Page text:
The oboe is one of the oldest members of the modern woodwind family, and has been a prominent feature of musical ensembles over the centuries, appearing in various forms. Playing in the key of C, the oboe is a soprano instrument and music is written at concert pitch for the instrument. It is played using a double reed which vibrates to produce a sound from the instrument.
|Make and Model||Keywork||Our Price (April 2016)|
|Yamaha YOB241B||Semi-Automatic English Thumbplate||£1149.00|
|Buffet Semi-Automatic Thumbplate||Semi-Automatic English Thumbplate||£1185.00|
|Howarth S10B||Single Action Octaves English Thumbplate||£1410.00|
|Howarth S20 Oboe||Semi-Automatic English Thumbplate||£2250.00|
|Howarth S20 Cor Anglais||Semi-Automatic English Thumbplate||£3890.26|
There are a number of different key systems for oboe, and often different countries have their own particular favourite. The most common in the UK is the English Thumbplate system, and most of the oboes stock here at Normans feature a semi-automatic octave key, as opposed to the fully automatic octave. The semi-automatic is often thought to be the preferred choice as there are two separate octave keys, the thumb and side keys, allowing more choice of fingerings and making it easier to adjust for playing preferences.
In comparison the fully Automatic Octave system only features 1 octave key, so is thought to be easier to play than Semi-Automatic models, but does not allow for the flexibility in fingerings, so you will find that most of the oboes we stock are a combination of the English Thumbplate and Semi-Automatic Octaves, and are aimed at the student market.
As an oboist progresses in their playing however, they might decide to try out the equally popular conservatoire system which is favoured by the French and American markets, or a combination thumbplate-conservatoire oboe.
Finally it is important to point out the Howarth S10B model Oboe, which features a simple octave system. This system, unlike the semi-automatic and automatic variations that have a variety of key automations, requires the player to manually engage all of the keys. These models are usually more appropriate for beginners, but it is always important to follow your teacher’s advice when buying your first instrument.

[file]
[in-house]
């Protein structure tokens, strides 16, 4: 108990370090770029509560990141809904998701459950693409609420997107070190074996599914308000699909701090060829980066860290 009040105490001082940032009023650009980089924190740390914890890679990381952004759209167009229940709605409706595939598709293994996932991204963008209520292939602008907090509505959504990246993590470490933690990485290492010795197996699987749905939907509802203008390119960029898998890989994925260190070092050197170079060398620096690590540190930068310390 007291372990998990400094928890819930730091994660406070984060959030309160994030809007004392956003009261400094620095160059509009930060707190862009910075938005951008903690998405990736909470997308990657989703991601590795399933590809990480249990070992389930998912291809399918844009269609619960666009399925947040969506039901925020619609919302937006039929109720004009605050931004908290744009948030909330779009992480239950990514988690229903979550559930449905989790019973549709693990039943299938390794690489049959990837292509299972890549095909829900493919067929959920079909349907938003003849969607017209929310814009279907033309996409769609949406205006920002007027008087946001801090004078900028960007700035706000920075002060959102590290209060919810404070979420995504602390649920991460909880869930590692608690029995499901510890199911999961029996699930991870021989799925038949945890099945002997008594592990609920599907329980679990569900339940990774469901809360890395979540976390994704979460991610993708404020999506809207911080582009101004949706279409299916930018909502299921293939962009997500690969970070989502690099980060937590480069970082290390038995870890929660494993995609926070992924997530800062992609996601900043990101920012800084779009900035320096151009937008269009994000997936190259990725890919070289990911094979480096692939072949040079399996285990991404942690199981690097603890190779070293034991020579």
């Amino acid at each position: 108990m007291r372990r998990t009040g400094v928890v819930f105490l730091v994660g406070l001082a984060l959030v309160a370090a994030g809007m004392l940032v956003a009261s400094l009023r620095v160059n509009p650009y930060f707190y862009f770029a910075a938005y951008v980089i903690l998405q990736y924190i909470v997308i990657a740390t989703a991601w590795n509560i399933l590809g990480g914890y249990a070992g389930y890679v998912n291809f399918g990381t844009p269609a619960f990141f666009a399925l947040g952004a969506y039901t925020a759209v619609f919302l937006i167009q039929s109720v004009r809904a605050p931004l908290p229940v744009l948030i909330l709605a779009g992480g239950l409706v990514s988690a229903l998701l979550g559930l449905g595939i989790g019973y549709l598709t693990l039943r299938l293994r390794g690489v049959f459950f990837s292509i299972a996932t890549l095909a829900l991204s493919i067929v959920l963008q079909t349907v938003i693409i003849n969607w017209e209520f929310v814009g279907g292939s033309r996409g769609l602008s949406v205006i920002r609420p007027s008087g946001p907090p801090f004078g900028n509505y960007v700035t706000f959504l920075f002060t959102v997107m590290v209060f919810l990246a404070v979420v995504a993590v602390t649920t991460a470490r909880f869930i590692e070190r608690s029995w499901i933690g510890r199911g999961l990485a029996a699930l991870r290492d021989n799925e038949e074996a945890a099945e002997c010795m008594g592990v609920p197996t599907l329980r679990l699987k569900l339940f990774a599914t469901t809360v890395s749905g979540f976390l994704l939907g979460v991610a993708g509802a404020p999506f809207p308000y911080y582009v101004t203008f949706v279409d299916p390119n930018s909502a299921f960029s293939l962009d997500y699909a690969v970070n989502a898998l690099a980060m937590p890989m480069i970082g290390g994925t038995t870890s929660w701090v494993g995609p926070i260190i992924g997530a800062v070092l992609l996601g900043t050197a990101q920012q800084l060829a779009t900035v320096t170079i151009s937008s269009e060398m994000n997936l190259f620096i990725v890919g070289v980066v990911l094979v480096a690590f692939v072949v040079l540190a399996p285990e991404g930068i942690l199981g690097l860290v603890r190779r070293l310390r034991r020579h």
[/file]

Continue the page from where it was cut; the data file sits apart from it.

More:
Oboes most commonly have a Grenadilla body, which is the preferred wood of woodwind makers. Unless taken care of, oboes made of Grenadilla or another African Blackwood can be prone to cracking, so often makers use sturdier materials for their student models. For example, the Yamaha YOB241B is made from resin making it a more durable choice for younger players, and the Buffet Semi-Automatic model is made from wood but has an internal resin lining, to prevent excess moisture getting into the wood.
The Cor Anglais
The Cor Anglais is another member of the double reed family, like the oboe and bassoon, and is sometimes referred to as the English Horn. They are longer than an oboe and are most commonly used as a harmony instrument in ensembles, or as a special solo feature in some larger orchestral works. They are slightly different in appearance to the oboe, with a large bulb-shaped bell to allow for more resonance, a longer body and metal crook.
Hopefully this post will have offered an insight into the complex oboe, and will help you in selecting the model that is right for you.